Tomorrow will be a big day for scientists at the European Space Agency. That’s when the Rosetta spacecraft (pictured), which has been in hibernation for two years, is scheduled to reactivate. Launched in 2004, its mission is to perform a detailed study of comet 67P/Churyumov–Gerasimenko.
Rosetta has already done flybys of Mars and two asteroids. Its rendezvous with the comet is scheduled to occur in May well beyond the orbit of Mars. Not only will Rosetta study the comet from space, in November it will dispatch a robotic lander named Philae that will attempt to attach itself to the comet using harpoon anchors. Goals of the mission include examining the chemical composition of the comet and assessing the nature of its nucleus. The mission is scheduled to last for 17 months, and will be the most detailed study of a comet ever undertaken.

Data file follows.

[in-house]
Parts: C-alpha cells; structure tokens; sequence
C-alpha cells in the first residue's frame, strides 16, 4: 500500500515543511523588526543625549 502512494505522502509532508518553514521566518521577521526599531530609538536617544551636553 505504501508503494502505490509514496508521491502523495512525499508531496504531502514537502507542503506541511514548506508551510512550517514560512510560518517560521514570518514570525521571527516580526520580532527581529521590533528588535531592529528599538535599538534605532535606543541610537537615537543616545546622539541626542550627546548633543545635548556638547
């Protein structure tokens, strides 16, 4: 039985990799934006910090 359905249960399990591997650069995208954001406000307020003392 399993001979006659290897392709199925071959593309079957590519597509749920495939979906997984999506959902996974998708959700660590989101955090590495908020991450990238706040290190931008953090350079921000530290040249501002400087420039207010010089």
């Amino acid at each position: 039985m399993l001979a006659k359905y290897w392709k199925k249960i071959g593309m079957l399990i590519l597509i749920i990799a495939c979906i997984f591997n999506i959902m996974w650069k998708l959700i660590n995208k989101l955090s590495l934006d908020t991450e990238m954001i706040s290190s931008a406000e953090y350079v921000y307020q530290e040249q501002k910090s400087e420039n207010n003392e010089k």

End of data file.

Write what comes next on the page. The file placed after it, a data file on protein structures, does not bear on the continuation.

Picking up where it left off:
The spacecraft’s name, of course, references the Rosetta Stone which served as a key to unlocking Egyptian hieroglyphics after it was discovered by archaeologists in 1799. The lander, meanwhile, is named after the Egyptian island of Philae where an obelisk was found that helped decipher the Rosetta Stone.